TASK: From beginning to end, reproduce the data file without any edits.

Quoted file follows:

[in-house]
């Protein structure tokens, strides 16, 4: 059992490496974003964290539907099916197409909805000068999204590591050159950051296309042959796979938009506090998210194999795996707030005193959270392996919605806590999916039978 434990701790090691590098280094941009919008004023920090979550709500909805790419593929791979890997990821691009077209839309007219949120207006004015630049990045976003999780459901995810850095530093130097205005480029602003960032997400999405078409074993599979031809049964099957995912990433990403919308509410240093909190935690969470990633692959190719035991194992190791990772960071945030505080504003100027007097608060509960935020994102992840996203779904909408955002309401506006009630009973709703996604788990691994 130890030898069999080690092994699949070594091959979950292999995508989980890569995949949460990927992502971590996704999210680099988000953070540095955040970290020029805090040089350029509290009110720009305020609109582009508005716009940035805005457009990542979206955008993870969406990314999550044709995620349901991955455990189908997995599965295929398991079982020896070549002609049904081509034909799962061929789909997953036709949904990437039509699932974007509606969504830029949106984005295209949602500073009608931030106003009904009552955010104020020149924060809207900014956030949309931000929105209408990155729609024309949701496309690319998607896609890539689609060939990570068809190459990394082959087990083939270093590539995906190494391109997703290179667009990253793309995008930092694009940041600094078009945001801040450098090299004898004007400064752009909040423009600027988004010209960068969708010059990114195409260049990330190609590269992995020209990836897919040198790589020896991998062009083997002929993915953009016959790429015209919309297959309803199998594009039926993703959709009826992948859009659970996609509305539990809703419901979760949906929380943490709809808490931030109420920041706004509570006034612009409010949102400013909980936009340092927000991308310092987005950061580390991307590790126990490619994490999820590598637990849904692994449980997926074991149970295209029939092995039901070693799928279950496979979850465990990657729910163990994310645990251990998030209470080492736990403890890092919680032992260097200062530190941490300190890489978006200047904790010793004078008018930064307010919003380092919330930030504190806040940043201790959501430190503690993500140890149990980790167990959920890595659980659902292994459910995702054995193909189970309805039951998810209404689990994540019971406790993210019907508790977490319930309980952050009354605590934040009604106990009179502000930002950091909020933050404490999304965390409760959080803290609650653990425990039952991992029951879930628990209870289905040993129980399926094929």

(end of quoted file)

[in-house]
């Protein structure tokens, strides 16, 4: 059992490496974003964290539907099916197409909805000068999204590591050159950051296309042959796979938009506090998210194999795996707030005193959270392996919605806590999916039978 434990701790090691590098280094941009919008004023920090979550709500909805790419593929791979890997990821691009077209839309007219949120207006004015630049990045976003999780459901995810850095530093130097205005480029602003960032997400999405078409074993599979031809049964099957995912990433990403919308509410240093909190935690969470990633692959190719035991194992190791990772960071945030505080504003100027007097608060509960935020994102992840996203779904909408955002309401506006009630009973709703996604788990691994 130890030898069999080690092994699949070594091959979950292999995508989980890569995949949460990927992502971590996704999210680099988000953070540095955040970290020029805090040089350029509290009110720009305020609109582009508005716009940035805005457009990542979206955008993870969406990314999550044709995620349901991955455990189908997995599965295929398991079982020896070549002609049904081509034909799962061929789909997953036709949904990437039509699932974007509606969504830029949106984005295209949602500073009608931030106003009904009552955010104020020149924060809207900014956030949309931000929105209408990155729609024309949701496309690319998607896609890539689609060939990570068809190459990394082959087990083939270093590539995906190494391109997703290179667009990253793309995008930092694009940041600094078009945001801040450098090299004898004007400064752009909040423009600027988004010209960068969708010059990114195409260049990330190609590269992995020209990836897919040198790589020896991998062009083997002929993915953009016959790429015209919309297959309803199998594009039926993703959709009826992948859009659970996609509305539990809703419901979760949906929380943490709809808490931030109420920041706004509570006034612009409010949102400013909980936009340092927000991308310092987005950061580390991307590790126990490619994490999820590598637990849904692994449980997926074991149970295209029939092995039901070693799928279950496979979850465990990657729910163990994310645990251990998030209470080492736990403890890092919680032992260097200062530190941490300190890489978006200047904790010793004078008018930064307010919003380092919330930030504190806040940043201790959501430190503690993500140890149990980790167990959920890595659980659902292994459910995702054995193909189970309805039951998810209404689990994540019971406790993210019907508790977490319930309980952050009354605590934040009604106990009179502000930002950091909020933050404490999304965390409760959080803290609650653990425990039952991992029951879930628990209870289905040993129980399926094929």